At a 2008 Remembrance of Kristallnacht program in Cincinnati, Sylvia Samis, the daughter of Holocaust survivors, had the opportunity to play an instrument adorned with a mother of pearl-made Star of David. When she picked it up and put her bow to its strings, she held history in her hands. “I played a Klezmer-type folk song on it, and when I played, it was as if the instrument already knew it. It was an eerie, very unusual situation and a very moving experience for me,” she says.
Samis is a retired assistant concertmaster emeritus of the Cincinnati Symphony Orchestra and current Nashville resident. Ten years later, the violin she played has made its way to Nashville as one of the Violins of Hope, a collection of instruments played by Jews during the Holocaust.
The Violins of Hope exhibition in Nashville, presented by the Nashville Symphony and the Jewish Federation of Nashville and Middle Tennessee, is the largest of the project’s exhibitions thus far with 26 instruments. Through May 27, the exhibit schedule includes classical concerts, theatrical performances, art exhibits, documentary screenings and an exhibit at the Nashville Public Library Downtown.
Much like the instruments he restored, Amnon Weinstein, a second-generation Israeli violin maker, knows tragedy all too well. Hundreds of his relatives were victims of the World War II genocide. “My father basically grew up without a family, and this was a way for him to do something in memorial for [them]” says Amnon’s son, Avshalom “Avshi” Weinstein. Since 1996, Amnon has collected and restored 66 instruments, each of them with their own story. Many of these instruments were used in concentration camp orchestras organized by the Nazis. Avshi, who has joined in his father’s work, says that he just can’t choose a favorite violin.
“You can’t choose between people’s stories. Who are we to say that this guy’s story is more important than that guy’s or this woman’s? I don’t have a favorite — I think they all have their own message and impact."
Nashville Symphony’s vice president of communications Jonathan Marx says although the stories the instruments tell may be more than 70-years-old, they still resonate today. “No matter how much we learn and read about the Holocaust, the scale and depth of destruction and pain that it wrought is so large that we must continue revisiting this history so that we may continue to learn and understand it,” Marx says.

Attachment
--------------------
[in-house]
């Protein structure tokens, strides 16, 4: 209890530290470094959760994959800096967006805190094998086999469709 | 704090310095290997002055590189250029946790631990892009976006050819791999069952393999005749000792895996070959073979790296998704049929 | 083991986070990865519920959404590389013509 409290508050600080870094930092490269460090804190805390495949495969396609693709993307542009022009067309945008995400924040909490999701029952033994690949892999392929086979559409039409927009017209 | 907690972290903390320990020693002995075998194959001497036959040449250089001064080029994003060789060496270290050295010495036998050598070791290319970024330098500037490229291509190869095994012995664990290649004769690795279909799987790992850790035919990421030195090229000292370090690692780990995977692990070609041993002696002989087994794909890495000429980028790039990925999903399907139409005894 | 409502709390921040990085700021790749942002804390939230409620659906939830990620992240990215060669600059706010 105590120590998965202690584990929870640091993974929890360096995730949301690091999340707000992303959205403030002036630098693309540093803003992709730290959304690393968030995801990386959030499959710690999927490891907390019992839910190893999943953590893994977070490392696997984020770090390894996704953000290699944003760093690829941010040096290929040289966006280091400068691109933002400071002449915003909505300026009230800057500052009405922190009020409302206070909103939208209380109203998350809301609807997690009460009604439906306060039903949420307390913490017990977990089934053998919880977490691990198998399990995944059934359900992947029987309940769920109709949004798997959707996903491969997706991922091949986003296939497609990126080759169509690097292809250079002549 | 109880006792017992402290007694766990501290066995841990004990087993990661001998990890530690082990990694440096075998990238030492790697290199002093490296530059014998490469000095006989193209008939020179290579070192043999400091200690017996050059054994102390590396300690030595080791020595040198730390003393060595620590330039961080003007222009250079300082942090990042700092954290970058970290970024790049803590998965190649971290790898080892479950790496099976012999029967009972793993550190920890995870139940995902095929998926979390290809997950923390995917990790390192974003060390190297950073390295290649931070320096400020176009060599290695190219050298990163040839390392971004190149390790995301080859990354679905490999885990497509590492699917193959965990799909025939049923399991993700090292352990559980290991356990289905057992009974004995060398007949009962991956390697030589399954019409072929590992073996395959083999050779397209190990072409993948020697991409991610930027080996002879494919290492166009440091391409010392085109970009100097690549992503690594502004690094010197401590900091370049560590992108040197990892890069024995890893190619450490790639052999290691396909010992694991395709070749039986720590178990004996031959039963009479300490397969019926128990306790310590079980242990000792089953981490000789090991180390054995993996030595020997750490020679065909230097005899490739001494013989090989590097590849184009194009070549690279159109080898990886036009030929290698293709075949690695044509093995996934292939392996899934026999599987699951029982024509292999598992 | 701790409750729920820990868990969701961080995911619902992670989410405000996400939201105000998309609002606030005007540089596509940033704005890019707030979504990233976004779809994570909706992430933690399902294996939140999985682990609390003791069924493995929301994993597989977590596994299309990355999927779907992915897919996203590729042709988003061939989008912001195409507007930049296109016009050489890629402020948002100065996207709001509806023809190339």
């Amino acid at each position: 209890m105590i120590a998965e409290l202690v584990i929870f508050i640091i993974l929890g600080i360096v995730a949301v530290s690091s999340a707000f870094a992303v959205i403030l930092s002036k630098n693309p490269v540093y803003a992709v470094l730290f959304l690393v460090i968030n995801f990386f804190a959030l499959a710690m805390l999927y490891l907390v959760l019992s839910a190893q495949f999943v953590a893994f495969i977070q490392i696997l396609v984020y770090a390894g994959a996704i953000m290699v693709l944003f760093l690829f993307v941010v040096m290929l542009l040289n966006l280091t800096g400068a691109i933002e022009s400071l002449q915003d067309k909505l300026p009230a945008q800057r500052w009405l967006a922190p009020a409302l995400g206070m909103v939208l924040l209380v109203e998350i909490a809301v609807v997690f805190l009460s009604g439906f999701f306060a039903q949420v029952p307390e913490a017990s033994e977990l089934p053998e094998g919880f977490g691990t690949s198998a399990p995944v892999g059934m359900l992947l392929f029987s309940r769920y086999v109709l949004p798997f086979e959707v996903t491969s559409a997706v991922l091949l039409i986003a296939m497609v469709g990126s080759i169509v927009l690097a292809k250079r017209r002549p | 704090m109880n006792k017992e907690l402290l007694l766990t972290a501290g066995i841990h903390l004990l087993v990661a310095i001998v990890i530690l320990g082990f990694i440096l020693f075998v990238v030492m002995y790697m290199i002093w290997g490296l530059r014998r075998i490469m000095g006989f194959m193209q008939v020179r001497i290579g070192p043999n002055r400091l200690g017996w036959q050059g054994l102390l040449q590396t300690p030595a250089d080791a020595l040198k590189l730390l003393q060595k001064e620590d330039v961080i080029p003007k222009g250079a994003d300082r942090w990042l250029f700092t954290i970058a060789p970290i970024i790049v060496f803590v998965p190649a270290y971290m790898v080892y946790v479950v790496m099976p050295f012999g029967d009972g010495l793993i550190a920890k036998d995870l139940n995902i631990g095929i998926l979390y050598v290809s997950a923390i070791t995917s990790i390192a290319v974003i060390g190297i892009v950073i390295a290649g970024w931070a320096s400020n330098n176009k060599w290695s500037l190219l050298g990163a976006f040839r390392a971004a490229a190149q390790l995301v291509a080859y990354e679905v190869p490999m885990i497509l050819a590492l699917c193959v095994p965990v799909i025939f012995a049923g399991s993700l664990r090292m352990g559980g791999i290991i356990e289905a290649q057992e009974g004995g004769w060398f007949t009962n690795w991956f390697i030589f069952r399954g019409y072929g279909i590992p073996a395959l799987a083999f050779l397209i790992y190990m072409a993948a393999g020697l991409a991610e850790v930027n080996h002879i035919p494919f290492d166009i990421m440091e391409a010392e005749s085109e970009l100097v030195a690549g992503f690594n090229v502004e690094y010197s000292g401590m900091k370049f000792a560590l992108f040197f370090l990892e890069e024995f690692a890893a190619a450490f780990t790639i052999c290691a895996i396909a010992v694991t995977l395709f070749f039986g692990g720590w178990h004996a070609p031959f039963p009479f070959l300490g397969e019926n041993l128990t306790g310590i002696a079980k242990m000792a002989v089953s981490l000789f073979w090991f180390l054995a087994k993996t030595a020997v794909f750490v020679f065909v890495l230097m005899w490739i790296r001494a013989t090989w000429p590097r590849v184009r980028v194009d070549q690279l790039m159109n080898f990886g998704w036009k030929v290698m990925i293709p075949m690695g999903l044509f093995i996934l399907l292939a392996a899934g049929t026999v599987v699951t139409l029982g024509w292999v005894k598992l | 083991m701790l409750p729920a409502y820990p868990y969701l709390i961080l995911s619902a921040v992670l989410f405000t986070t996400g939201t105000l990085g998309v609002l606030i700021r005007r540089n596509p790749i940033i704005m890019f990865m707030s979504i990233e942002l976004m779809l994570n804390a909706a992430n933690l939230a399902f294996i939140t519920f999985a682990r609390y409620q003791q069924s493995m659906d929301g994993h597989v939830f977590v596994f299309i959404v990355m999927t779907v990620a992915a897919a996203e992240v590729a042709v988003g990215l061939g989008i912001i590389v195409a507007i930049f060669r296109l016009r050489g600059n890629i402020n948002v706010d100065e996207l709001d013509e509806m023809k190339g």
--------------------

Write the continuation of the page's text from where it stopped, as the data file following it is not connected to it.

Because every community is different, Weinstein says every project his family does with the violins is different. “[Nashville’s] orchestra is really very good. To have the chance to do this with an orchestra of this level is a privilege," he says. Nashville’s music-friendly climate has allowed for the instruments to be recorded with the symphony and published on a major record label, a first for the Violins of Hope.
“Even before we knew we would be able to secure dates to have the violins here in Nashville, one of the very first ideas we had was to commission a new orchestral work and to record it. We have also had a long-standing relationship with Naxos, which is the largest classical music record label in the world with the North American headquarters here in Franklin. Naxos has embraced this project and is planning a world-wide release of the recording,” says Steven Brosvik, chief operating officer of the Nashville Symphony.
Aside from opportunities for Nashville residents to create and experience art, Violins of Hope Nashville has opened up a dialogue about social injustice. Mark Freedman, executive director of the Jewish Federation of Nashville, believes that the project has been vital to our community, especially in our current political atmosphere.
“This exhibition and this entire project has been an opportunity to bring the community together using the lessons of the Holocaust as the springboard to having deeper conversations about issues related to discrimination and prejudice and how something that was so devastating to the Jewish people can help us turn the corner and look towards a future with more understanding, empathy and compassion,” Freedman says. Samis, who has performed for several of the Nashville events, agrees that the project brings up important conversations. “Our slogan is, ‘Never again’, and yet [instances of racism, bigotry and hatred] happen over and over again. I feel we have to replace the hatred with love and peace,” Samis says.
The endeavor has provided an opportunity for a large, city-wide project, hosted by many organizations including Nashville Public Library, Nashville Ballet, First Center for Visual Arts, and Blair School of Music. Each of Nashville’s Jewish congregations have had at least one program associated with the Violins of Hope.
“It has been a long and detailed process which has been worth every bit of work, every conversation, and every hour along the way. Large scale partnerships like this are not easy, but when you have participation like this project has, there is no question that this should be just the beginning,” Brosvik says.
May 31 through June 2, local audiences will have one last chance to hear these instruments. The Nashville Symphony and Chorus will present Verdi’s Requiem, once performed by the inmates at Theresienstadt concentration camp. Following this performance, the Violins of Hope will be keeping the Weinstein family busy as they say goodbye to Nashville and head to Germany for another exhibition, where they will continue to give voice to the silenced.